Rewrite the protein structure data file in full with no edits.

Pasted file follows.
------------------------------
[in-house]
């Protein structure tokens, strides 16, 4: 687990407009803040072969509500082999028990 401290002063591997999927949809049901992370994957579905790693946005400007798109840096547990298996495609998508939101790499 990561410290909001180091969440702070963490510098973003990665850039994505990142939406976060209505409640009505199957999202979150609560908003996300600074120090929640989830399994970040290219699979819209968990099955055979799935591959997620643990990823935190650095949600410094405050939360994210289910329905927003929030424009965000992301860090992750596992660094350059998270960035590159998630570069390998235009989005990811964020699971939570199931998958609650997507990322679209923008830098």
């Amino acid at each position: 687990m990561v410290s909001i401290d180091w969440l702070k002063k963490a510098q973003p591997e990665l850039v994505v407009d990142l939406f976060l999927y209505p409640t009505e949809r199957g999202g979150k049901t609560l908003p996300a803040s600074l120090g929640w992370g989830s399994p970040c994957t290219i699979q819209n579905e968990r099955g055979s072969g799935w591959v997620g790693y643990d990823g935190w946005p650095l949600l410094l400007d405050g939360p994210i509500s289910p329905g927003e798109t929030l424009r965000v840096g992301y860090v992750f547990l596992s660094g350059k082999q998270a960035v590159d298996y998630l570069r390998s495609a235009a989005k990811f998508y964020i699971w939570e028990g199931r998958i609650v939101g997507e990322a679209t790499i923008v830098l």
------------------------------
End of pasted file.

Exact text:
[in-house]
């Protein structure tokens, strides 16, 4: 687990407009803040072969509500082999028990 401290002063591997999927949809049901992370994957579905790693946005400007798109840096547990298996495609998508939101790499 990561410290909001180091969440702070963490510098973003990665850039994505990142939406976060209505409640009505199957999202979150609560908003996300600074120090929640989830399994970040290219699979819209968990099955055979799935591959997620643990990823935190650095949600410094405050939360994210289910329905927003929030424009965000992301860090992750596992660094350059998270960035590159998630570069390998235009989005990811964020699971939570199931998958609650997507990322679209923008830098």
């Amino acid at each position: 687990m990561v410290s909001i401290d180091w969440l702070k002063k963490a510098q973003p591997e990665l850039v994505v407009d990142l939406f976060l999927y209505p409640t009505e949809r199957g999202g979150k049901t609560l908003p996300a803040s600074l120090g929640w992370g989830s399994p970040c994957t290219i699979q819209n579905e968990r099955g055979s072969g799935w591959v997620g790693y643990d990823g935190w946005p650095l949600l410094l400007d405050g939360p994210i509500s289910p329905g927003e798109t929030l424009r965000v840096g992301y860090v992750f547990l596992s660094g350059k082999q998270a960035v590159d298996y998630l570069r390998s495609a235009a989005k990811f998508y964020i699971w939570e028990g199931r998958i609650v939101g997507e990322a679209t790499i923008v830098l």